The ability of dendritic cells (DC) to regulate Ag-specific immune responses via their influence on T regulatory cells (Treg) may be key to their potential as therapeutic tools or targets for the promotion/restoration of tolerance. In this report, we describe the ability of maturation-resistant, rapamycin (RAPA)-conditioned DC, which are markedly impaired in Foxp3 - T cell allostimulatory capacity, to favor the stimulation of murine alloantigen-specific CD4+CD25+Foxp3+ Treg. This was distinct from control DC, especially following CD40 ligation, which potently expanded non-Treg. RAPA-DC-stimulated Treg were superior alloantigen-specific suppressors of T effector responses compared with those stimulated by control DC. Supporting the ability of RAPA to target effector T and B cells, but permit the proliferation and suppressive function of Treg, an infusion of recipient-derived alloantigen-pulsed RAPA-DC followed by a short postoperative course of low-dose RAPA promoted indefinite (>100 day) heart graft survival. This was associated with graft infiltration by CD4 +Foxp3+ Treg and the absence of transplant vasculopathy. The adoptive transfer of CD4+ T cells from animals with long-surviving grafts conferred resistance to rejection. These novel findings demonstrate that, whereas maturation resistance does not impair the capacity of RAPA-DC to modulate Treg, it profoundly impairs their ability to expand T effector cells. A demonstration of this mechanism endorses their potential as tolerance-promoting cellular vaccines.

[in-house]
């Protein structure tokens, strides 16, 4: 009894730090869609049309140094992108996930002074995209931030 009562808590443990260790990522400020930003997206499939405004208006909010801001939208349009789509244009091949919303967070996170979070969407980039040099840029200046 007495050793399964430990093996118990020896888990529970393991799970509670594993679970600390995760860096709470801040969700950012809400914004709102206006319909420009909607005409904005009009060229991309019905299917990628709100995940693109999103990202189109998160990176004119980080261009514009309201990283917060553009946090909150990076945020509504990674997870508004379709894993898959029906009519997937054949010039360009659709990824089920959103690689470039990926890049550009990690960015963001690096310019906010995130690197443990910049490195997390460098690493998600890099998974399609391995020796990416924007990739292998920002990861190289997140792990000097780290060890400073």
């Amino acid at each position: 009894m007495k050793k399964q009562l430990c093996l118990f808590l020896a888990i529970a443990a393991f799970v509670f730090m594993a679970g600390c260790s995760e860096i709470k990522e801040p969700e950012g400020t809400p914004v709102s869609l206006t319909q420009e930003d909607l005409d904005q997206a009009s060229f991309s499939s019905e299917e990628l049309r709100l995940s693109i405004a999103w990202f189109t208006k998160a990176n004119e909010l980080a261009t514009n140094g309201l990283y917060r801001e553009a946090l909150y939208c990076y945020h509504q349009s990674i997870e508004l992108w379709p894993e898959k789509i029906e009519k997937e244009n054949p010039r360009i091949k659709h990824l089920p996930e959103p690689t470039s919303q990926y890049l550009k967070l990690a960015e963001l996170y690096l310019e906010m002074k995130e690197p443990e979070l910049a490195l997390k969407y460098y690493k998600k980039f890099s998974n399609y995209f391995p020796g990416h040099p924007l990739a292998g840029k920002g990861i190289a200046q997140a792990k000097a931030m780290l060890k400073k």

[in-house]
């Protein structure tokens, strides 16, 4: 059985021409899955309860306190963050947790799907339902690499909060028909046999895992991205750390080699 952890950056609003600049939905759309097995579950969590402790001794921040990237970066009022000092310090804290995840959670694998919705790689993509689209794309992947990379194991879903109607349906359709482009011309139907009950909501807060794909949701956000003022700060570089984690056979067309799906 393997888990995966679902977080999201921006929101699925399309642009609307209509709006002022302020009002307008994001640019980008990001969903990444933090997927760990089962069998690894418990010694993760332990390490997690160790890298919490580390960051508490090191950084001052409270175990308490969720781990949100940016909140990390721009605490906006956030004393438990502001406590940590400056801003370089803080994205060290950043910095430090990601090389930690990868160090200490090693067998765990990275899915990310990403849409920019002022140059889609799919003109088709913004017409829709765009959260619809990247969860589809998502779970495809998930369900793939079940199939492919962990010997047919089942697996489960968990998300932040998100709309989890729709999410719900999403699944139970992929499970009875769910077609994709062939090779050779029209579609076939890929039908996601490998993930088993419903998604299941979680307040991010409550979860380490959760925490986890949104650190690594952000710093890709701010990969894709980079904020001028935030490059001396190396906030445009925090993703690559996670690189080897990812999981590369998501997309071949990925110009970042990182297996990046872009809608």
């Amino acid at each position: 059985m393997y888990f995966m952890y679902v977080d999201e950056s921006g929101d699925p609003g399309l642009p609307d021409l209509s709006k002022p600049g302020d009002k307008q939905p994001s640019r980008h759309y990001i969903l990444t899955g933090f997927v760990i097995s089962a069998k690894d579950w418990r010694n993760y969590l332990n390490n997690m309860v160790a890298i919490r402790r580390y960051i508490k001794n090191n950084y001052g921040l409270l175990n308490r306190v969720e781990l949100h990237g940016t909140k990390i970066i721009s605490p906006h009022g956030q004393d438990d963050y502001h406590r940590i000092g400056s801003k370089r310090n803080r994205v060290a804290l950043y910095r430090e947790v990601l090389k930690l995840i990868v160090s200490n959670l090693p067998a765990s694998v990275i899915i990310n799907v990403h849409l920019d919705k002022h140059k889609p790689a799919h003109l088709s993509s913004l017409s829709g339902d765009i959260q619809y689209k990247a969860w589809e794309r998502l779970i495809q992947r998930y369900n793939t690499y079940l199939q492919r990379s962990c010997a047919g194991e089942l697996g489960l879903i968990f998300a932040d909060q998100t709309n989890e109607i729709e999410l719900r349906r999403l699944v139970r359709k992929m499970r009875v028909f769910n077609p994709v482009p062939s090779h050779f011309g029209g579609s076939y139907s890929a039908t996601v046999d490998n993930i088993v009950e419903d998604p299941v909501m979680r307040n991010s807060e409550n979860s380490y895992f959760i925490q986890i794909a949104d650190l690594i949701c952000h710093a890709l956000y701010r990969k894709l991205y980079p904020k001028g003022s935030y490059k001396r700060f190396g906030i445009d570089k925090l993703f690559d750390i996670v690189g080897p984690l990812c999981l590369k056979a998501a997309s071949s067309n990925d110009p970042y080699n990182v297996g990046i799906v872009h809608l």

ASJC Scopus subject areas
- Immunology and Allergy